By Laura L.
Lima is a South American gem, often overlooked or underrated by tourists on their way to Machu Picchu. However, this city has a lot to offer in and of itself, from its storied history to its world-renowned food scene.
Lima served as Spain’s capital in the Americas for over 300 years. It was known as a city of riches, where people could access exotic gold, silver and artifacts to bring back to Europe. The city’s historic center, Centro, features the most architecture built during this time: neo-Gothic or Baroque churches, palaces and grand hotels.
Travelers usually stay in the Miraflores district with many shops and restaurants, located right along the Pacific coast. Taking a walk along the tall, green cliffs to take a look down at the beach and paragliders below is a must. Or, if you’re feeling adventurous, you can take a 10-15 minute paragliding ride yourself for about $100! It’ll give you a 360-view of the city, the coast and mountain ranges in the distance.
Nearby, Barranco is a great area to explore for dinner, with large gas lamps, open walkways and many restaurants built in historic homes with wrap-around porches. This is a great place to get dinner or drink local pisco in the evening.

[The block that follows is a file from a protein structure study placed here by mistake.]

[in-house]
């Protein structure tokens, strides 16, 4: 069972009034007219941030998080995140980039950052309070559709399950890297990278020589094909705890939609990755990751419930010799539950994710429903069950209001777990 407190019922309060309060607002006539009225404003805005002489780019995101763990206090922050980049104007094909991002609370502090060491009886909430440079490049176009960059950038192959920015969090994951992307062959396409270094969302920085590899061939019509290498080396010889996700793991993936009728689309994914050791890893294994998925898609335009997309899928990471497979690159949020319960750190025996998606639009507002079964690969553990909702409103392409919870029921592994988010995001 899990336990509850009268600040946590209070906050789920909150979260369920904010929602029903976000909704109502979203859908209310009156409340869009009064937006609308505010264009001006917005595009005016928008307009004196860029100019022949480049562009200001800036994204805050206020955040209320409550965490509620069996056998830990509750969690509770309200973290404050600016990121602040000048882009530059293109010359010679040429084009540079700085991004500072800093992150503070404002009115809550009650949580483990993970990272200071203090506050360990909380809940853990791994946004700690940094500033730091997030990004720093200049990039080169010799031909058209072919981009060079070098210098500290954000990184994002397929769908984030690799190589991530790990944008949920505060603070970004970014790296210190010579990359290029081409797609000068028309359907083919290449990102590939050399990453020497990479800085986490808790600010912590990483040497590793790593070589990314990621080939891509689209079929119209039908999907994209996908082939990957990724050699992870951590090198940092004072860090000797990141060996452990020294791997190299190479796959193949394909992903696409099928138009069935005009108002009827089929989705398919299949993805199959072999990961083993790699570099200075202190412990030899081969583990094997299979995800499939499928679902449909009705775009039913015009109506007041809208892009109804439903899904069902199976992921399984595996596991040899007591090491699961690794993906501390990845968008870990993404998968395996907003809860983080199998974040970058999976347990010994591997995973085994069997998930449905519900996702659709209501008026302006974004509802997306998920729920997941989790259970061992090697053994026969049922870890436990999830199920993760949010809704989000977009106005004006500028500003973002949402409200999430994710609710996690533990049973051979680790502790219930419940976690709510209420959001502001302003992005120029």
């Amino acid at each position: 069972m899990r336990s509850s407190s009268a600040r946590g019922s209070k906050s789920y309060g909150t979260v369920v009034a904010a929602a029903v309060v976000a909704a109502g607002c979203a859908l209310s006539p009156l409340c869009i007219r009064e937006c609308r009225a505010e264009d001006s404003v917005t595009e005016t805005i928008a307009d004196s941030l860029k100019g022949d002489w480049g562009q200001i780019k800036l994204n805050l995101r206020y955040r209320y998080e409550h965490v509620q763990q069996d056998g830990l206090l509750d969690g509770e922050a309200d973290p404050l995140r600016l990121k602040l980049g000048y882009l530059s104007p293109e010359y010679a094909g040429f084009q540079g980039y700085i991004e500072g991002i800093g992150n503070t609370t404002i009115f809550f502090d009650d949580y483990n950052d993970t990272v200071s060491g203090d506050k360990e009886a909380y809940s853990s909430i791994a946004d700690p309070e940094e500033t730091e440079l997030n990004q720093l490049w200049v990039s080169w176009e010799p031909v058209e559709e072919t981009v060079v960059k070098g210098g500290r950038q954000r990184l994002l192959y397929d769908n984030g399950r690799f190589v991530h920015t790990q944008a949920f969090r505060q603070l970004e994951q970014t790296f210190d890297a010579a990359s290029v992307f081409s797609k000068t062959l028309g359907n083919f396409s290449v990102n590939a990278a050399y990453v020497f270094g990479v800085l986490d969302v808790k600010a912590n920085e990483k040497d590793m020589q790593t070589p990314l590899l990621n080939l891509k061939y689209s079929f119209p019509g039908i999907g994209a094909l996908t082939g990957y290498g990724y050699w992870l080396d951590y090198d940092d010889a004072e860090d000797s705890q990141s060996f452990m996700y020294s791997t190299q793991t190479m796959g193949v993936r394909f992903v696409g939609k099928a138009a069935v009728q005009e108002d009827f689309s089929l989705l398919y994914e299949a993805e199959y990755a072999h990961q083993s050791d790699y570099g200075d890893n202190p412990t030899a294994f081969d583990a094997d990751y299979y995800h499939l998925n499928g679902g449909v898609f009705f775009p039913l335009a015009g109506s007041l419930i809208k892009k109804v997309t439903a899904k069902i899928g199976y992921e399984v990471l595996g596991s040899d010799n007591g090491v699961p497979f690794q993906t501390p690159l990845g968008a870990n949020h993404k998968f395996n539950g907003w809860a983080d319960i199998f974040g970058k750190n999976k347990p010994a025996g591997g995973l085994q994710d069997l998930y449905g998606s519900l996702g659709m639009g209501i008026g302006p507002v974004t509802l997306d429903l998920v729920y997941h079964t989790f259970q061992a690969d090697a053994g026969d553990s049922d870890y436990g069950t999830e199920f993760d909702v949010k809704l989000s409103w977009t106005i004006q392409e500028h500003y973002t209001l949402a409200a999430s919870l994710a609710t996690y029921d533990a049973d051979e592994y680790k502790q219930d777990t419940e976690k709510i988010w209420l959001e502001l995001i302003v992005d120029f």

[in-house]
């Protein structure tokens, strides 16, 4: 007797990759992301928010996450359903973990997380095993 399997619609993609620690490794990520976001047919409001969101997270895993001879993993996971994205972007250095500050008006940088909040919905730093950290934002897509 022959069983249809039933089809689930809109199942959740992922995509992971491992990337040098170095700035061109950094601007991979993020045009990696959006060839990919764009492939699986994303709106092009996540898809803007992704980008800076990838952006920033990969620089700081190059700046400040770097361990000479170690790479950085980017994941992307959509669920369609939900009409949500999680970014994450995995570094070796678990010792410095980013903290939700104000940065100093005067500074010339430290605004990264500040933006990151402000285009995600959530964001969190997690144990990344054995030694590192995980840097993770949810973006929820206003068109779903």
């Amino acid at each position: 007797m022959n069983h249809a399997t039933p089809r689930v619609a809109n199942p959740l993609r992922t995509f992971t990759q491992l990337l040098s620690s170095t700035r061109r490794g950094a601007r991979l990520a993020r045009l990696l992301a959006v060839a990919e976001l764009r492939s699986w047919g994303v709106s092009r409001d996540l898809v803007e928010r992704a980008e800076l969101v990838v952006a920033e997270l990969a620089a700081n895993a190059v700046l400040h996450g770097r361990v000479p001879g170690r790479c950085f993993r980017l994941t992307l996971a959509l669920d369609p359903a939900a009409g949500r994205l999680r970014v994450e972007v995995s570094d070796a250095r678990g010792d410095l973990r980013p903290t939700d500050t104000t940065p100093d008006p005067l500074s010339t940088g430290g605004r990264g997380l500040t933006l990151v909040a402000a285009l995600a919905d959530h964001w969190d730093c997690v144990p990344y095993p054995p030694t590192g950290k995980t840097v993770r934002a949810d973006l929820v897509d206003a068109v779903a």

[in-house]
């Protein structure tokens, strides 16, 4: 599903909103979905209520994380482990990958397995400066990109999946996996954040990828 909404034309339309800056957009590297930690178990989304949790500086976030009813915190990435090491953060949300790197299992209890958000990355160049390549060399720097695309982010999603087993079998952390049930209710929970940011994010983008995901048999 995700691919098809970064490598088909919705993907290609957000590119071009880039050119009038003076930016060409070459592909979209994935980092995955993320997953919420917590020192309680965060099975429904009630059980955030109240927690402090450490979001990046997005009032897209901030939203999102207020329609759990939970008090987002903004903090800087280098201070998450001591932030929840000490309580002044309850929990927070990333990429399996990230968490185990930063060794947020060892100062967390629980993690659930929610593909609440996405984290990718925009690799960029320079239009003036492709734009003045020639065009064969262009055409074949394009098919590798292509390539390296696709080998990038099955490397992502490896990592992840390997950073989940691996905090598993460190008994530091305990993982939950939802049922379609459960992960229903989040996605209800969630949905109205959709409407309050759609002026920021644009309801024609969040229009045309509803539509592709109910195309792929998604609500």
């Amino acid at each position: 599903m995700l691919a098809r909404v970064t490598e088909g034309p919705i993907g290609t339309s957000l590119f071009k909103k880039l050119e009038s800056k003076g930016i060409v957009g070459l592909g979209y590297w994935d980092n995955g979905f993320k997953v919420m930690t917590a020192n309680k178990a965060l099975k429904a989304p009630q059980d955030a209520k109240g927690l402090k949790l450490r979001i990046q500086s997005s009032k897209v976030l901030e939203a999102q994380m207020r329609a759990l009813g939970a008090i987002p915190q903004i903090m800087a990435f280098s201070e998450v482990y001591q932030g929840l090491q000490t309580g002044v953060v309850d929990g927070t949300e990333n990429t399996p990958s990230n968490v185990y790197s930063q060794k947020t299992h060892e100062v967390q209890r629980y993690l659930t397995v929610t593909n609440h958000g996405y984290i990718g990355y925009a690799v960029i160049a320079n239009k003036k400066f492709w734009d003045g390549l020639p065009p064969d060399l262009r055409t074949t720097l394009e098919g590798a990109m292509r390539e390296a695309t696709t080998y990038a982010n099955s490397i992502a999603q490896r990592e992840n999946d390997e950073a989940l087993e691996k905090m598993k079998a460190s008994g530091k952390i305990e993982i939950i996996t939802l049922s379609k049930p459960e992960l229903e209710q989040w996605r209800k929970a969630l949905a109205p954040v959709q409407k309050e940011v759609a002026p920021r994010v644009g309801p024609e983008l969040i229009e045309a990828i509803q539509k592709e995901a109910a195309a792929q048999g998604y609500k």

Now, let’s talk food! The food scene in Lima is large and varied. The first thing any visitor has to try is a plate of fresh ceviche, usually a whitefish dish served raw after being soaked in lime, salt and other ingredients, served over lettuce with boiled sweet potato and corn on the side. Even if that doesn’t immediately sound appetizing to you, the flavors in this dish are delicious and unforgettable.
Next up, coffee. Peru has excellent coffee, like much of South America, whether you order it at a small street café or at one of their finest hotel restaurants. The coffee is rich, full-bodied and strong. Order an espresso, Americano, cappuccino, frappe—really, whatever you like—it’s going to be delicious in Lima (and very affordable). Plus, it’ll usually come with a little cookie or tiny snack.
And finally: chocolate! Peru is a proud worldwide producer of excellent cocoa and processed chocolate alike. They export it internationally, but you can also, of course, sample it in Lima. One of the best places to learn about the process of refining raw cocoa beans into the polished chocolate bars we’re all familiar seeing in our grocery stores at home is by visiting the Choco Museo in Centro. (They also have alternate locations in Miraflores, if you’re interested in not straying quite so far.) This “Chocolate Museum” offers visitors a visual explanation of the cocoa refinery process, as well as a great place to pick up everything from 100% cocoa dark chocolate bars to bring home, to chocolate soap, jewelry and more.
All in all, Lima is a great city to spend not just a few days, but potentially a week or longer. The locals are extremely nice and always have a lot of suggestions for what guests can do. If you plan well, you can also take a day trip or a few days to visit the Nazca Lines or Cusco.